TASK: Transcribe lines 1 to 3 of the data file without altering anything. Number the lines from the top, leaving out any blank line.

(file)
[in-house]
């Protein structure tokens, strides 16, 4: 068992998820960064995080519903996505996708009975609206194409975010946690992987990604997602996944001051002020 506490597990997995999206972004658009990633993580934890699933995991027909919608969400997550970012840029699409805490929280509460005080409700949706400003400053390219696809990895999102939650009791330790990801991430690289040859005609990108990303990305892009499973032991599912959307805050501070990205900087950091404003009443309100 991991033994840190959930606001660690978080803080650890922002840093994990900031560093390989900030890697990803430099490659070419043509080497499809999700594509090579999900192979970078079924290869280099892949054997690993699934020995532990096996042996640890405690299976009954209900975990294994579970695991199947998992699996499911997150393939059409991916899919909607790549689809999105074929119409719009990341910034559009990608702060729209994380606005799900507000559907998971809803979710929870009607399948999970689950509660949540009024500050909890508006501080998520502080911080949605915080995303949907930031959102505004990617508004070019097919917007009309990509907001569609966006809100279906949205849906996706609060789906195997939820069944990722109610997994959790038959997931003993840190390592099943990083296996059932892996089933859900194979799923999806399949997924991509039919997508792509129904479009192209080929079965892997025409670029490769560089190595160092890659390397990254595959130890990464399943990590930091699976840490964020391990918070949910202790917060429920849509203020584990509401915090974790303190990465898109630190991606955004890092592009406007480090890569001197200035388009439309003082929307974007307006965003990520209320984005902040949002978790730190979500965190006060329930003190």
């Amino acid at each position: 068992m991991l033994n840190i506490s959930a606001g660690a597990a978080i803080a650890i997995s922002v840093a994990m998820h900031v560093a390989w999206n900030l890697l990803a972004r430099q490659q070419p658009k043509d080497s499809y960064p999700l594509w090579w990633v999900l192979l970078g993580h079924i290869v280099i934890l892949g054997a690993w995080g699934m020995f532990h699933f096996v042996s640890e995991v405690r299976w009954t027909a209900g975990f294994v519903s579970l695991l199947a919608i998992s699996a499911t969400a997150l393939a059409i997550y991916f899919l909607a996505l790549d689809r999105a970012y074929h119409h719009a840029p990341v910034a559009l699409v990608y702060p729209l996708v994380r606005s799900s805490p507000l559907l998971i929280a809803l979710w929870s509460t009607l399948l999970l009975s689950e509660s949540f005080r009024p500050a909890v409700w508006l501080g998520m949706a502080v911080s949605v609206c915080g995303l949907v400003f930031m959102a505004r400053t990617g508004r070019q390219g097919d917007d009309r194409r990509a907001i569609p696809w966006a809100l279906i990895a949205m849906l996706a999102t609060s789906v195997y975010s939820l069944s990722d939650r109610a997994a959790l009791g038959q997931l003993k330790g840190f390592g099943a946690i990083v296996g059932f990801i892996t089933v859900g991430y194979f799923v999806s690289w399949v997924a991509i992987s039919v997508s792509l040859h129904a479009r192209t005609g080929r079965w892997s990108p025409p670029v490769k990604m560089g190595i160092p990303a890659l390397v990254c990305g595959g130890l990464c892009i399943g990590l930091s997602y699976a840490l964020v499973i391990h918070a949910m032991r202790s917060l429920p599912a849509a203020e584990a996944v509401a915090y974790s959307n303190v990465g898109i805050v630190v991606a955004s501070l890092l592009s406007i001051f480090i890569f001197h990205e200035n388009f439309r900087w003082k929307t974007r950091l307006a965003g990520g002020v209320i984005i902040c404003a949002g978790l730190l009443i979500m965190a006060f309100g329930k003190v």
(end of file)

[in-house]
């Protein structure tokens, strides 16, 4: 068992998820960064995080519903996505996708009975609206194409975010946690992987990604997602996944001051002020 506490597990997995999206972004658009990633993580934890699933995991027909919608969400997550970012840029699409805490929280509460005080409700949706400003400053390219696809990895999102939650009791330790990801991430690289040859005609990108990303990305892009499973032991599912959307805050501070990205900087950091404003009443309100 991991033994840190959930606001660690978080803080650890922002840093994990900031560093390989900030890697990803430099490659070419043509080497499809999700594509090579999900192979970078079924290869280099892949054997690993699934020995532990096996042996640890405690299976009954209900975990294994579970695991199947998992699996499911997150393939059409991916899919909607790549689809999105074929119409719009990341910034559009990608702060729209994380606005799900507000559907998971809803979710929870009607399948999970689950509660949540009024500050909890508006501080998520502080911080949605915080995303949907930031959102505004990617508004070019097919917007009309990509907001569609966006809100279906949205849906996706609060789906195997939820069944990722109610997994959790038959997931003993840190390592099943990083296996059932892996089933859900194979799923999806399949997924991509039919997508792509129904479009192209080929079965892997025409670029490769560089190595160092890659390397990254595959130890990464399943990590930091699976840490964020391990918070949910202790917060429920849509203020584990509401915090974790303190990465898109630190991606955004890092592009406007480090890569001197200035388009439309003082929307974007307006965003990520209320984005902040949002978790730190979500965190006060329930003190």
């Amino acid at each position: 068992m991991l033994n840190i506490s959930a606001g660690a597990a978080i803080a650890i997995s922002v840093a994990m998820h900031v560093a390989w999206n900030l890697l990803a972004r430099q490659q070419p658009k043509d080497s499809y960064p999700l594509w090579w990633v999900l192979l970078g993580h079924i290869v280099i934890l892949g054997a690993w995080g699934m020995f532990h699933f096996v042996s640890e995991v405690r299976w009954t027909a209900g975990f294994v519903s579970l695991l199947a919608i998992s699996a499911t969400a997150l393939a059409i997550y991916f899919l909607a996505l790549d689809r999105a970012y074929h119409h719009a840029p990341v910034a559009l699409v990608y702060p729209l996708v994380r606005s799900s805490p507000l559907l998971i929280a809803l979710w929870s509460t009607l399948l999970l009975s689950e509660s949540f005080r009024p500050a909890v409700w508006l501080g998520m949706a502080v911080s949605v609206c915080g995303l949907v400003f930031m959102a505004r400053t990617g508004r070019q390219g097919d917007d009309r194409r990509a907001i569609p696809w966006a809100l279906i990895a949205m849906l996706a999102t609060s789906v195997y975010s939820l069944s990722d939650r109610a997994a959790l009791g038959q997931l003993k330790g840190f390592g099943a946690i990083v296996g059932f990801i892996t089933v859900g991430y194979f799923v999806s690289w399949v997924a991509i992987s039919v997508s792509l040859h129904a479009r192209t005609g080929r079965w892997s990108p025409p670029v490769k990604m560089g190595i160092p990303a890659l390397v990254c990305g595959g130890l990464c892009i399943g990590l930091s997602y699976a840490l964020v499973i391990h918070a949910m032991r202790s917060l429920p599912a849509a203020e584990a996944v509401a915090y974790s959307n303190v990465g898109i805050v630190v991606a955004s501070l890092l592009s406007i001051f480090i890569f001197h990205e200035n388009f439309r900087w003082k929307t974007r950091l307006a965003g990520g002020v209320i984005i902040c404003a949002g978790l730190l009443i979500m965190a006060f309100g329930k003190v």